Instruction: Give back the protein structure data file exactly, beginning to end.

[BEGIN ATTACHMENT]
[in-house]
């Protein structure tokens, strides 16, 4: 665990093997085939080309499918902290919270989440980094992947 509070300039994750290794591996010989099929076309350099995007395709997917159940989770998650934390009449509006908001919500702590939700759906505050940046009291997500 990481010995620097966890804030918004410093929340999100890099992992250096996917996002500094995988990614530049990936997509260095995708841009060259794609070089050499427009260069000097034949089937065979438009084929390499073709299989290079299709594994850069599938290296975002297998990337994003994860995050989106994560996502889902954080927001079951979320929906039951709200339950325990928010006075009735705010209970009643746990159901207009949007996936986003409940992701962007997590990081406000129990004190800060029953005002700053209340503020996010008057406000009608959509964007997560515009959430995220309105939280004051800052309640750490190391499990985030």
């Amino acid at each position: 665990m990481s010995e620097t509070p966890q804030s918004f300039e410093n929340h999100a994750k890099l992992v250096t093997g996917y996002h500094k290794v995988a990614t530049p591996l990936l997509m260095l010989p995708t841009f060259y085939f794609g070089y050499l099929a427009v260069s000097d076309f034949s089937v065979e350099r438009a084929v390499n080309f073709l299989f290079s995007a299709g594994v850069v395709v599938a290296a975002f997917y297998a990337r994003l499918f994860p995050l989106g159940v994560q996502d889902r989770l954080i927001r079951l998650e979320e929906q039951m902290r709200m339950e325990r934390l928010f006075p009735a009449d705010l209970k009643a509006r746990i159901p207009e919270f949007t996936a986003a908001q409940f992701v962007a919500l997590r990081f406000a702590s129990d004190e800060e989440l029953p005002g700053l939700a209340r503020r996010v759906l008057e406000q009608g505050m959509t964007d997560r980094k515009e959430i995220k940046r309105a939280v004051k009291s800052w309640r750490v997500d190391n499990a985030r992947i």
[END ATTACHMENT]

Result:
[in-house]
């Protein structure tokens, strides 16, 4: 665990093997085939080309499918902290919270989440980094992947 509070300039994750290794591996010989099929076309350099995007395709997917159940989770998650934390009449509006908001919500702590939700759906505050940046009291997500 990481010995620097966890804030918004410093929340999100890099992992250096996917996002500094995988990614530049990936997509260095995708841009060259794609070089050499427009260069000097034949089937065979438009084929390499073709299989290079299709594994850069599938290296975002297998990337994003994860995050989106994560996502889902954080927001079951979320929906039951709200339950325990928010006075009735705010209970009643746990159901207009949007996936986003409940992701962007997590990081406000129990004190800060029953005002700053209340503020996010008057406000009608959509964007997560515009959430995220309105939280004051800052309640750490190391499990985030």
């Amino acid at each position: 665990m990481s010995e620097t509070p966890q804030s918004f300039e410093n929340h999100a994750k890099l992992v250096t093997g996917y996002h500094k290794v995988a990614t530049p591996l990936l997509m260095l010989p995708t841009f060259y085939f794609g070089y050499l099929a427009v260069s000097d076309f034949s089937v065979e350099r438009a084929v390499n080309f073709l299989f290079s995007a299709g594994v850069v395709v599938a290296a975002f997917y297998a990337r994003l499918f994860p995050l989106g159940v994560q996502d889902r989770l954080i927001r079951l998650e979320e929906q039951m902290r709200m339950e325990r934390l928010f006075p009735a009449d705010l209970k009643a509006r746990i159901p207009e919270f949007t996936a986003a908001q409940f992701v962007a919500l997590r990081f406000a702590s129990d004190e800060e989440l029953p005002g700053l939700a209340r503020r996010v759906l008057e406000q009608g505050m959509t964007d997560r980094k515009e959430i995220k940046r309105a939280v004051k009291s800052w309640r750490v997500d190391n499990a985030r992947i």